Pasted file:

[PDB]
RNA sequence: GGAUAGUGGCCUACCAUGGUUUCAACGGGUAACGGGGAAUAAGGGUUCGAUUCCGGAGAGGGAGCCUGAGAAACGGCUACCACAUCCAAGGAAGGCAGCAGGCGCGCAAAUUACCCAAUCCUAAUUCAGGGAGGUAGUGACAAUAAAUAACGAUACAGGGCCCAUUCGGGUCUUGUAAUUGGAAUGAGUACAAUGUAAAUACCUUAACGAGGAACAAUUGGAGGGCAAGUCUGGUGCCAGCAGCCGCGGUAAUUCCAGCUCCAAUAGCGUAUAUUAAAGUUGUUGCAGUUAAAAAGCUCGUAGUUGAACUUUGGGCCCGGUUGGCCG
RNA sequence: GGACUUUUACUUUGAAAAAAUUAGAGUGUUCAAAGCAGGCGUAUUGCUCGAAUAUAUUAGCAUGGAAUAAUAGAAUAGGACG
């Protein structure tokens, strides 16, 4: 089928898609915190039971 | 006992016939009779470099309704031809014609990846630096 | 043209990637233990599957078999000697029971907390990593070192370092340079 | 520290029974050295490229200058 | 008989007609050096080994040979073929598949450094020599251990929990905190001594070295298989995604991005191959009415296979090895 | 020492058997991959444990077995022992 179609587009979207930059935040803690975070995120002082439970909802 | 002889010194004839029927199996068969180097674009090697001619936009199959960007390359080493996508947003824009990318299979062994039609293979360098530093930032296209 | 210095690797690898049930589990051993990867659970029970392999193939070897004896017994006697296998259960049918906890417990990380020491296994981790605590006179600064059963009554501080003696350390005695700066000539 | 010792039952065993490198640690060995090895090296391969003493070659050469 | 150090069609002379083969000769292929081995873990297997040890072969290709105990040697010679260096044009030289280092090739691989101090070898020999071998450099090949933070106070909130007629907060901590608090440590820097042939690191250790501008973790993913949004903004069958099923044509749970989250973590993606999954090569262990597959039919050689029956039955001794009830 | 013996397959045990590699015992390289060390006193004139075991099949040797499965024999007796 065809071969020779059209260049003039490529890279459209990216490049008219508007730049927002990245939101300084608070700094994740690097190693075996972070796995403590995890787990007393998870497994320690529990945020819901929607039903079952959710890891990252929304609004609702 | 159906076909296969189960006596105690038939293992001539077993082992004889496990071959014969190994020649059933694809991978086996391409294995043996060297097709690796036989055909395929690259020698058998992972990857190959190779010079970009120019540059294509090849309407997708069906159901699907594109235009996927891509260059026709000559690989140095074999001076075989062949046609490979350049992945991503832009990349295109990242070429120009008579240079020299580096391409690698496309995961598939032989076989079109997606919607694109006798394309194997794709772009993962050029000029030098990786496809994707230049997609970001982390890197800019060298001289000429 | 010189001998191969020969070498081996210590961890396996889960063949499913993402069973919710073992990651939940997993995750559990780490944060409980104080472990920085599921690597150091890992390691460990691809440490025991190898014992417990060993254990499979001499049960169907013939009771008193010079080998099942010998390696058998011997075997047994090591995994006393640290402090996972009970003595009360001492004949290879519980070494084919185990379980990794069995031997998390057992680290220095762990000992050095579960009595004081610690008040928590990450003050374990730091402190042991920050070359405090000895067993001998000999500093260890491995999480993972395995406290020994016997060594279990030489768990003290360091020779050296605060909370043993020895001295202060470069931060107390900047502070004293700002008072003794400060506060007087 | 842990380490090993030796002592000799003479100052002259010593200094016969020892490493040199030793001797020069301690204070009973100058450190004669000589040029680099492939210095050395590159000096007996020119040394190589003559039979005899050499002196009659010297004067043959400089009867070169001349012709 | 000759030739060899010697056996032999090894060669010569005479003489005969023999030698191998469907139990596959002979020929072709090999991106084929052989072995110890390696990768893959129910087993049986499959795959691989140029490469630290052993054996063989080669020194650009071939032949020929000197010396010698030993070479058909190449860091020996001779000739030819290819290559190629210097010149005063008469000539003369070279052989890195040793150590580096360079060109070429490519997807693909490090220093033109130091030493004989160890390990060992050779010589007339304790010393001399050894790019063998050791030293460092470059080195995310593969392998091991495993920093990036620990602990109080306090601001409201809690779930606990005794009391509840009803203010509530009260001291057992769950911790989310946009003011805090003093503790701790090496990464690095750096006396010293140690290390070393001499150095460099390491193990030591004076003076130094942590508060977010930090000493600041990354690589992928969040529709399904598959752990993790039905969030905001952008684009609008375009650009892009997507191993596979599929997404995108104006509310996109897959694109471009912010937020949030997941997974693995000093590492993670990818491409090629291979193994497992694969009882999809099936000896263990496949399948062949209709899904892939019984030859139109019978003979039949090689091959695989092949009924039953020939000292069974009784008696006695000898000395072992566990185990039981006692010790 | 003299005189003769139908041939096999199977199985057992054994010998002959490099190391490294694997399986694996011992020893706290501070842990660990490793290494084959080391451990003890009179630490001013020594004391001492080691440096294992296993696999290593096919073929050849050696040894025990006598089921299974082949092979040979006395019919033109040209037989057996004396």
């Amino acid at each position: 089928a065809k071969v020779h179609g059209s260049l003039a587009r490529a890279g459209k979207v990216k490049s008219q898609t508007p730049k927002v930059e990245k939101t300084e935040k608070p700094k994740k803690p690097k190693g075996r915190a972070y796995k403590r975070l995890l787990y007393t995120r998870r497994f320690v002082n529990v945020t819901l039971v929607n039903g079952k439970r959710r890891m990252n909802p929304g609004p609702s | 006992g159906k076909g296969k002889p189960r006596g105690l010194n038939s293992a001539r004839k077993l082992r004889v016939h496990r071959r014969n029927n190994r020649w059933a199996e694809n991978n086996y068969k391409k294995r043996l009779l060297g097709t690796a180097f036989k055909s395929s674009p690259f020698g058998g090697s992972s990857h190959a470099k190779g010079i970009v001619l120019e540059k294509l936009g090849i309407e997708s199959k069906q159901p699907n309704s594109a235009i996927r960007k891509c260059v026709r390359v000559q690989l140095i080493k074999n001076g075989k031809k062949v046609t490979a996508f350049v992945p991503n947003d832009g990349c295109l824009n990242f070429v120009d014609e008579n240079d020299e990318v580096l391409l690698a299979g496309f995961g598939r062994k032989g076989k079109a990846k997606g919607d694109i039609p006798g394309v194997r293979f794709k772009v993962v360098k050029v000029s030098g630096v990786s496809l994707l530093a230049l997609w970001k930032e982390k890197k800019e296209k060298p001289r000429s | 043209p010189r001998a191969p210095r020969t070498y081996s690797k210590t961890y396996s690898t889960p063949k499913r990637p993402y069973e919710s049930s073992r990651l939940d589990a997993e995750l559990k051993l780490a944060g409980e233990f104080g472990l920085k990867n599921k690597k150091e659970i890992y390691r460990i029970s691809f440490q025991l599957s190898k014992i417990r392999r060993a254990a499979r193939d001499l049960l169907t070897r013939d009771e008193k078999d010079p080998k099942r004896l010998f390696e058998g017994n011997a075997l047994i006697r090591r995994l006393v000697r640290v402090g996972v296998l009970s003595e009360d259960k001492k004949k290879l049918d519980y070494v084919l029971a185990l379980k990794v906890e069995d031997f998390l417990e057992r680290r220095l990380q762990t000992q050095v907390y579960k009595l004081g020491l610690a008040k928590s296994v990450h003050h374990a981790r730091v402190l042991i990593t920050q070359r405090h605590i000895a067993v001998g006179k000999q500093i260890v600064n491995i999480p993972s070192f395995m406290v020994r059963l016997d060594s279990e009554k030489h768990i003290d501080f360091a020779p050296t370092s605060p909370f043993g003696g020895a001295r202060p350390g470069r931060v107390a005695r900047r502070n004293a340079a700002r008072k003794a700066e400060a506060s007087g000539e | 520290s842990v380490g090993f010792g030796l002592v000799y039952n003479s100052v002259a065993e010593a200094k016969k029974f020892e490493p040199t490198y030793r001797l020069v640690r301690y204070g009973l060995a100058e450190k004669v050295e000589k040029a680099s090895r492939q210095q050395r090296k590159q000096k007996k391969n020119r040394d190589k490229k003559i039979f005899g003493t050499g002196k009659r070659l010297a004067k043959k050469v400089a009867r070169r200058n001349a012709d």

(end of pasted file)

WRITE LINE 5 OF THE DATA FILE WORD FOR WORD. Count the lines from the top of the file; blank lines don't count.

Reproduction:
């Amino acid at each position: 089928a065809k071969v020779h179609g059209s260049l003039a587009r490529a890279g459209k979207v990216k490049s008219q898609t508007p730049k927002v930059e990245k939101t300084e935040k608070p700094k994740k803690p690097k190693g075996r915190a972070y796995k403590r975070l995890l787990y007393t995120r998870r497994f320690v002082n529990v945020t819901l039971v929607n039903g079952k439970r959710r890891m990252n909802p929304g609004p609702s | 006992g159906k076909g296969k002889p189960r006596g105690l010194n038939s293992a001539r004839k077993l082992r004889v016939h496990r071959r014969n029927n190994r020649w059933a199996e694809n991978n086996y068969k391409k294995r043996l009779l060297g097709t690796a180097f036989k055909s395929s674009p690259f020698g058998g090697s992972s990857h190959a470099k190779g010079i970009v001619l120019e540059k294509l936009g090849i309407e997708s199959k069906q159901p699907n309704s594109a235009i996927r960007k891509c260059v026709r390359v000559q690989l140095i080493k074999n001076g075989k031809k062949v046609t490979a996508f350049v992945p991503n947003d832009g990349c295109l824009n990242f070429v120009d014609e008579n240079d020299e990318v580096l391409l690698a299979g496309f995961g598939r062994k032989g076989k079109a990846k997606g919607d694109i039609p006798g394309v194997r293979f794709k772009v993962v360098k050029v000029s030098g630096v990786s496809l994707l530093a230049l997609w970001k930032e982390k890197k800019e296209k060298p001289r000429s | 043209p010189r001998a191969p210095r020969t070498y081996s690797k210590t961890y396996s690898t889960p063949k499913r990637p993402y069973e919710s049930s073992r990651l939940d589990a997993e995750l559990k051993l780490a944060g409980e233990f104080g472990l920085k990867n599921k690597k150091e659970i890992y390691r460990i029970s691809f440490q025991l599957s190898k014992i417990r392999r060993a254990a499979r193939d001499l049960l169907t070897r013939d009771e008193k078999d010079p080998k099942r004896l010998f390696e058998g017994n011997a075997l047994i006697r090591r995994l006393v000697r640290v402090g996972v296998l009970s003595e009360d259960k001492k004949k290879l049918d519980y070494v084919l029971a185990l379980k990794v906890e069995d031997f998390l417990e057992r680290r220095l990380q762990t000992q050095v907390y579960k009595l004081g020491l610690a008040k928590s296994v990450h003050h374990a981790r730091v402190l042991i990593t920050q070359r405090h605590i000895a067993v001998g006179k000999q500093i260890v600064n491995i999480p993972s070192f395995m406290v020994r059963l016997d060594s279990e009554k030489h768990i003290d501080f360091a020779p050296t370092s605060p909370f043993g003696g020895a001295r202060p350390g470069r931060v107390a005695r900047r502070n004293a340079a700002r008072k003794a700066e400060a506060s007087g000539e | 520290s842990v380490g090993f010792g030796l002592v000799y039952n003479s100052v002259a065993e010593a200094k016969k029974f020892e490493p040199t490198y030793r001797l020069v640690r301690y204070g009973l060995a100058e450190k004669v050295e000589k040029a680099s090895r492939q210095q050395r090296k590159q000096k007996k391969n020119r040394d190589k490229k003559i039979f005899g003493t050499g002196k009659r070659l010297a004067k043959k050469v400089a009867r070169r200058n001349a012709d």